Thursday, October 23, 2008

A Very Powerful, Very Disciplined, Incredibly Gracious Woman

For the Democratic party, the era after 1968 was filled with a continual tinkering with its primary rules. At first these re-writes (at the direction of the McGovern-Fraser Commission) sought to restrict and then eliminate candidate selections made by party bosses (in "smoke-filled rooms.") After the candidacies of George McGovern and Jimmy Carter, this drive towards more and more direct democracy in the primaries was countered by the Hunt Commission. The Hunt Commission gave the Democrats the "Superdelegates" that were all the talk of the 2008 Democratic primaries.

The Republicans have been influenced by the Dem's drift, but not so much.

Daniel Henninger describes what has happened to political parties in the U.S.:

The established political pros let the selection process come to this. Presidential candidates such as John McCain and Barack Obama have become untethered from the discipline of party institutions, largely because the parties have lost coherence. So we get celebrity candidates made famous, fundable and electable by dint of their access to the Beltway media. For voters, this election is a national Hail Mary.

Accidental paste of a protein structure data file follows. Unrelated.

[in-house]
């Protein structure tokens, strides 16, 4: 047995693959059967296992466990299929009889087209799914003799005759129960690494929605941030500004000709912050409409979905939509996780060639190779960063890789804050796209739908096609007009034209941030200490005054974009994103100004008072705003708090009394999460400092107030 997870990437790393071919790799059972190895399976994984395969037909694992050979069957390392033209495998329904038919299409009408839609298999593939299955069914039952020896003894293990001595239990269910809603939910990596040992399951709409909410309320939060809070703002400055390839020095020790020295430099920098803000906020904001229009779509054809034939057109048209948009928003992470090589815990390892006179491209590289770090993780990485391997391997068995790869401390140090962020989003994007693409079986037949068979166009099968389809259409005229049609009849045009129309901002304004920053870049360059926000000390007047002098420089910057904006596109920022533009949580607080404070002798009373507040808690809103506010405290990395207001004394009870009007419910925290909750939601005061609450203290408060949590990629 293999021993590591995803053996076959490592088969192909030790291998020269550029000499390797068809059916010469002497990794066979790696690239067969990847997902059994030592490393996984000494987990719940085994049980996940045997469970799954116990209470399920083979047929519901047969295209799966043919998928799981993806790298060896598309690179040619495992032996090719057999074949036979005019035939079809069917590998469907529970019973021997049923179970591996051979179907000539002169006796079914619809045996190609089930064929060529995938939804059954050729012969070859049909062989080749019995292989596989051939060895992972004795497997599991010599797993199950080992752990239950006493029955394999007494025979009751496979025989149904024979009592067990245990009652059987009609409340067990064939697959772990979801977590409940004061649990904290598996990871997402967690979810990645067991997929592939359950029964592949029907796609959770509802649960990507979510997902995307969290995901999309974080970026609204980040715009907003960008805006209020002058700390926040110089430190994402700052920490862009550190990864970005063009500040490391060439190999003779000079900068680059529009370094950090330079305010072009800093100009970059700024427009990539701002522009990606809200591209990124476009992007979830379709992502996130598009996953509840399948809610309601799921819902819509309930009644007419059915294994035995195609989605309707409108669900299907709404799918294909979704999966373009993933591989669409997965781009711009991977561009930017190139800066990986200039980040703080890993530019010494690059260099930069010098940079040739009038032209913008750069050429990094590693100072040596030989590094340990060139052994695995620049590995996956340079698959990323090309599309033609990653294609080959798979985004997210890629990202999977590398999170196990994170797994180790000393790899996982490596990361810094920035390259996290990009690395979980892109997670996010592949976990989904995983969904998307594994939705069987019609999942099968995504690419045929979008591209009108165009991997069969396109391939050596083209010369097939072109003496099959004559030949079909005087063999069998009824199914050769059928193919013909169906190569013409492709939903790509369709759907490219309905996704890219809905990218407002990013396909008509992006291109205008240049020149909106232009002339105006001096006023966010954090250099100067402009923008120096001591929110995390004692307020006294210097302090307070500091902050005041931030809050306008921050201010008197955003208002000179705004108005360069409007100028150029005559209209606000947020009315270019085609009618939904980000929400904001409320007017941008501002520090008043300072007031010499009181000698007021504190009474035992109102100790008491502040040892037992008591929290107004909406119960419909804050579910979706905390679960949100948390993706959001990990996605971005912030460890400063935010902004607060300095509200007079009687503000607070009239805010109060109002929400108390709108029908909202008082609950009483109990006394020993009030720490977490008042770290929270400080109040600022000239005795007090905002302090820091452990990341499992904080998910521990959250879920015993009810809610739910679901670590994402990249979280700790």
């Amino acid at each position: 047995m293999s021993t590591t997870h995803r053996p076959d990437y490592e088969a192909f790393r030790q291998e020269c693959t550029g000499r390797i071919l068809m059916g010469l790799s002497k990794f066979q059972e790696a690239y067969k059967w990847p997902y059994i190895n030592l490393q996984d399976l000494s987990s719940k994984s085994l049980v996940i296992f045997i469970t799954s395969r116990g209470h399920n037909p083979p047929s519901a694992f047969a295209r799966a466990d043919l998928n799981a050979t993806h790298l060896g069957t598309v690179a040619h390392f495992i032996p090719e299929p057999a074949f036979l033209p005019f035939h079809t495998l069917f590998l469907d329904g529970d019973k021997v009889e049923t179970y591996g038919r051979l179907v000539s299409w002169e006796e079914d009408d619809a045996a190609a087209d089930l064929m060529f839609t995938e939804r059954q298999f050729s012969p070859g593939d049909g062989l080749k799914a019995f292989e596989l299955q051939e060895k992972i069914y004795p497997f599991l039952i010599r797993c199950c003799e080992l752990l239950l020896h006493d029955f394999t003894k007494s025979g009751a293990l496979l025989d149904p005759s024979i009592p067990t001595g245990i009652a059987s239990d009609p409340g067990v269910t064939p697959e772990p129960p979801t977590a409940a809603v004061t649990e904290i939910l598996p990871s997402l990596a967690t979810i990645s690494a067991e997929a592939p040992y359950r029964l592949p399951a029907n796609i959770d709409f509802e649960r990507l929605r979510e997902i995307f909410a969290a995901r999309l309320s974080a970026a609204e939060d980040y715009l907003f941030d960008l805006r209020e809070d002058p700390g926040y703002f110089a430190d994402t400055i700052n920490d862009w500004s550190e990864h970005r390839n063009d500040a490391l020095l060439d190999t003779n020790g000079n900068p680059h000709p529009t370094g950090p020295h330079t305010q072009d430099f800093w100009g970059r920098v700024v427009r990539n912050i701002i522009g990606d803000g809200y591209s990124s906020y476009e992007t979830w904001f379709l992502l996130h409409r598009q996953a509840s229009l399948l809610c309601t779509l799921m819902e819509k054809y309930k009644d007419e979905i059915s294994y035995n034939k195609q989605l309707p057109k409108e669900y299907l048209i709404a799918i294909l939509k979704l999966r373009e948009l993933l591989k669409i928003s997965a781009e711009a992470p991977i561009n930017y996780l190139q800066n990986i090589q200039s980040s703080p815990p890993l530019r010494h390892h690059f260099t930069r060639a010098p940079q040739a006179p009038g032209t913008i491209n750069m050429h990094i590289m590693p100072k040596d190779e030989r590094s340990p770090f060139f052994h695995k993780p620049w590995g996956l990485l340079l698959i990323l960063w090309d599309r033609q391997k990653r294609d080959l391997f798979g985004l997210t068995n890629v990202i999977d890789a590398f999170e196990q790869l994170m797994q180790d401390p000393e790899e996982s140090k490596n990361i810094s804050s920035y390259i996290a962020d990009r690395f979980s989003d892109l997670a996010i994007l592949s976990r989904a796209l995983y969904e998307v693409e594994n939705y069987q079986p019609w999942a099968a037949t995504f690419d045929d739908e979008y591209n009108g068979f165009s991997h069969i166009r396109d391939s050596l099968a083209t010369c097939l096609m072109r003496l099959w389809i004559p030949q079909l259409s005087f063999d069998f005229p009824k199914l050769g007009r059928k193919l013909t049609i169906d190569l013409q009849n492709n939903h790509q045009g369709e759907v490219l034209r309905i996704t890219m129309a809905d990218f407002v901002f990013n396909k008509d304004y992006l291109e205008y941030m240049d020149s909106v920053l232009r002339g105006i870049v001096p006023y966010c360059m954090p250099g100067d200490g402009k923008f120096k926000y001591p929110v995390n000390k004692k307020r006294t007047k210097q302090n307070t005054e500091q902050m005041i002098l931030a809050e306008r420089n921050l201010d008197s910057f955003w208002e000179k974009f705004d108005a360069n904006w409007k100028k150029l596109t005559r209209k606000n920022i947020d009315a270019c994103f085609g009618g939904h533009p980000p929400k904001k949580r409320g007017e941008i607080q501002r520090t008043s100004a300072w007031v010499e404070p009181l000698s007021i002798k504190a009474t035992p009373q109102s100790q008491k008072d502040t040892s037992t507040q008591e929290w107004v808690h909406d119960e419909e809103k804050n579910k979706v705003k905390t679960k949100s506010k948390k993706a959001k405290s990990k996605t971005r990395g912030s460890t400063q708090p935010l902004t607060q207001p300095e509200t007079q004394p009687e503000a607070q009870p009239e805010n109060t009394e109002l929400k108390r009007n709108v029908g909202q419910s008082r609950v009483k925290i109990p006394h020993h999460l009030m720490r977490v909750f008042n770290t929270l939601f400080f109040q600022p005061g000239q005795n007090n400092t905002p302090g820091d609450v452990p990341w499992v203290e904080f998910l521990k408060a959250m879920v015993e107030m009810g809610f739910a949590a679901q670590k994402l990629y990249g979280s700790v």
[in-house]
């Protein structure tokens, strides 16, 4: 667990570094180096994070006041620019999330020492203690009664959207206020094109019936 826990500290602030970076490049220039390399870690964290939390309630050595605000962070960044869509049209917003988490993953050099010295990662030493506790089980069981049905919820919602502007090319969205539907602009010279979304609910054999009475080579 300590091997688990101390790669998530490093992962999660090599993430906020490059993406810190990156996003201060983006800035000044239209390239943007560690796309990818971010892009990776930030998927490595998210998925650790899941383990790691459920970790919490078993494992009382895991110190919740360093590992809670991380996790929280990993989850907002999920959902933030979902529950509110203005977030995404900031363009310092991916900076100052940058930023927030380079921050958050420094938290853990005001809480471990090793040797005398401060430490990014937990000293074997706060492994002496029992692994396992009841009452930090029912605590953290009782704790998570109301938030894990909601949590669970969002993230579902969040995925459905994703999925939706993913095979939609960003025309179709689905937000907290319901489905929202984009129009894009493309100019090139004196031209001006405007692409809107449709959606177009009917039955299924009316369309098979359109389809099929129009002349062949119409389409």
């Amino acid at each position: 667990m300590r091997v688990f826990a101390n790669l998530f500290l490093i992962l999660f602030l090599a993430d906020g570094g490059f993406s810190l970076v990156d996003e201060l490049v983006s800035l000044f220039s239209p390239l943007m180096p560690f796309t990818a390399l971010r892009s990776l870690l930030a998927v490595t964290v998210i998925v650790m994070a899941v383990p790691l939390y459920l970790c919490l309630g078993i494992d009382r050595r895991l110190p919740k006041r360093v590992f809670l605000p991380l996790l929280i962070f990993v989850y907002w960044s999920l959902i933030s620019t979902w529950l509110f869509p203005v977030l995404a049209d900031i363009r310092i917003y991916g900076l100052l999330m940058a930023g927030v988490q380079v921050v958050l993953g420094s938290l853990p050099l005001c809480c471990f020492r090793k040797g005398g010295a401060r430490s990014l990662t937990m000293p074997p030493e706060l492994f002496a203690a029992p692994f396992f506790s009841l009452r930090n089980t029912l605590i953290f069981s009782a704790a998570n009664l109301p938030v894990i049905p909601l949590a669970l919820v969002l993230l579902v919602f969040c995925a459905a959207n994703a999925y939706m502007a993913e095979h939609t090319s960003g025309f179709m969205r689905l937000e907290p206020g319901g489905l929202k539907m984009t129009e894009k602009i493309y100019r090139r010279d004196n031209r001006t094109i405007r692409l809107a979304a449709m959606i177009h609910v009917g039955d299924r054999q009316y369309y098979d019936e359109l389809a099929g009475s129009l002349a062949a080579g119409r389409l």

For nearly two years, all the major candidates have rotated through our lives as solitary personalities attended by careerist campaign professionals. Barack, Hillary, Rudy, Mitt, Mike, McCain. When the moment arrived to pick a running mate, input from the parties was minimal. That famous party boss, Caroline Kennedy, advised Barack Obama. They picked a three-decade denizen of the Senate. John McCain's obligation was himself and his endless slog to this big chance.

Out of this process we have the current candidates. And rather than critiquing the candidate's positions and policies, the U.S. press has degenerated into name-calling and obsessing over how much money the RNC has spent on Sarah Palin's wardrobe.

Henninger ends his piece with a quote from someone who has recently worked with Sarah Palin.
Lorne Michaels, the executive producer of "Saturday Night Live," lives on the forward wave of American life. This week he gave his view of Sarah Palin to "I think Palin will continue to be underestimated for a while. I watched the way she connected with people, and she's powerful. Her politics aren't my politics. But you can see that she's a very powerful, very disciplined, incredibly gracious woman. This was her first time out and she's had a huge impact. People connect to her."
Sarah in 2012?

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